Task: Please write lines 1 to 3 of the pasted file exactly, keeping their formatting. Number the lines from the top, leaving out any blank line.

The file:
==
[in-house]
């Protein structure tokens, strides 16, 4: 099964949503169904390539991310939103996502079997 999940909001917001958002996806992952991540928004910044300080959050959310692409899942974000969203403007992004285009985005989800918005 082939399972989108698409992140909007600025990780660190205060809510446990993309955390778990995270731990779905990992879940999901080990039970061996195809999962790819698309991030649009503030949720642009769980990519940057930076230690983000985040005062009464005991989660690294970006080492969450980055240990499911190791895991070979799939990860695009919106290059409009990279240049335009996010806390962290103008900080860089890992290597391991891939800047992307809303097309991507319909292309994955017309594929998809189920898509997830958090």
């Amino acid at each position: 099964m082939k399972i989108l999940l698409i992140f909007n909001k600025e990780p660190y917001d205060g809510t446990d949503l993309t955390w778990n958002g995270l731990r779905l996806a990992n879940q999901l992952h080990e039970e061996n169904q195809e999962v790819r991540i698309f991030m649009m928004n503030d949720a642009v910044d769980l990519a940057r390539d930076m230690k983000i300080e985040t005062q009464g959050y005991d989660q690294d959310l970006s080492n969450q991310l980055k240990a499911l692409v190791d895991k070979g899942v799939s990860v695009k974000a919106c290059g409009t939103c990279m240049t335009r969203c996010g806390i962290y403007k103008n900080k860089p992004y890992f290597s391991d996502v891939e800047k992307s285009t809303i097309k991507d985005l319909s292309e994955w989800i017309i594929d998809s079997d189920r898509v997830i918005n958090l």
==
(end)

[in-house]
């Protein structure tokens, strides 16, 4: 099964949503169904390539991310939103996502079997 999940909001917001958002996806992952991540928004910044300080959050959310692409899942974000969203403007992004285009985005989800918005 082939399972989108698409992140909007600025990780660190205060809510446990993309955390778990995270731990779905990992879940999901080990039970061996195809999962790819698309991030649009503030949720642009769980990519940057930076230690983000985040005062009464005991989660690294970006080492969450980055240990499911190791895991070979799939990860695009919106290059409009990279240049335009996010806390962290103008900080860089890992290597391991891939800047992307809303097309991507319909292309994955017309594929998809189920898509997830958090």
């Amino acid at each position: 099964m082939k399972i989108l999940l698409i992140f909007n909001k600025e990780p660190y917001d205060g809510t446990d949503l993309t955390w778990n958002g995270l731990r779905l996806a990992n879940q999901l992952h080990e039970e061996n169904q195809e999962v790819r991540i698309f991030m649009m928004n503030d949720a642009v910044d769980l990519a940057r390539d930076m230690k983000i300080e985040t005062q009464g959050y005991d989660q690294d959310l970006s080492n969450q991310l980055k240990a499911l692409v190791d895991k070979g899942v799939s990860v695009k974000a919106c290059g409009t939103c990279m240049t335009r969203c996010g806390i962290y403007k103008n900080k860089p992004y890992f290597s391991d996502v891939e800047k992307s285009t809303i097309k991507d985005l319909s292309e994955w989800i017309i594929d998809s079997d189920r898509v997830i918005n958090l």